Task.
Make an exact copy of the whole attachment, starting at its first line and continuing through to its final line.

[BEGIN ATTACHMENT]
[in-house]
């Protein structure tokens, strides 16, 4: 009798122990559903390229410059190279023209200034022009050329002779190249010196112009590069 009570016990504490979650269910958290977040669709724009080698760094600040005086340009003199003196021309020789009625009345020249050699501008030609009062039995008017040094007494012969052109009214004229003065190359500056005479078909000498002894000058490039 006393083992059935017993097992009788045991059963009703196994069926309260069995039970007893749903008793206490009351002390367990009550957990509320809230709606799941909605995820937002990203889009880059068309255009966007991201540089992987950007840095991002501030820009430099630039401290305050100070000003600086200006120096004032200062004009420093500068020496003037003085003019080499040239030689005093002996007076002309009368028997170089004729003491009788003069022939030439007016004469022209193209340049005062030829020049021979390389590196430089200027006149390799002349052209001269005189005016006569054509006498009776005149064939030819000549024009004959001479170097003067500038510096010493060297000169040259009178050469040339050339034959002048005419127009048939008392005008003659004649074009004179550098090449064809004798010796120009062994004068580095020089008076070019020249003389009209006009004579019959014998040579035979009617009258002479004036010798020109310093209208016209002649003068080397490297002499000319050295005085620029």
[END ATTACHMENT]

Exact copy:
[in-house]
């Protein structure tokens, strides 16, 4: 009798122990559903390229410059190279023209200034022009050329002779190249010196112009590069 009570016990504490979650269910958290977040669709724009080698760094600040005086340009003199003196021309020789009625009345020249050699501008030609009062039995008017040094007494012969052109009214004229003065190359500056005479078909000498002894000058490039 006393083992059935017993097992009788045991059963009703196994069926309260069995039970007893749903008793206490009351002390367990009550957990509320809230709606799941909605995820937002990203889009880059068309255009966007991201540089992987950007840095991002501030820009430099630039401290305050100070000003600086200006120096004032200062004009420093500068020496003037003085003019080499040239030689005093002996007076002309009368028997170089004729003491009788003069022939030439007016004469022209193209340049005062030829020049021979390389590196430089200027006149390799002349052209001269005189005016006569054509006498009776005149064939030819000549024009004959001479170097003067500038510096010493060297000169040259009178050469040339050339034959002048005419127009048939008392005008003659004649074009004179550098090449064809004798010796120009062994004068580095020089008076070019020249003389009209006009004579019959014998040579035979009617009258002479004036010798020109310093209208016209002649003068080397490297002499000319050295005085620029």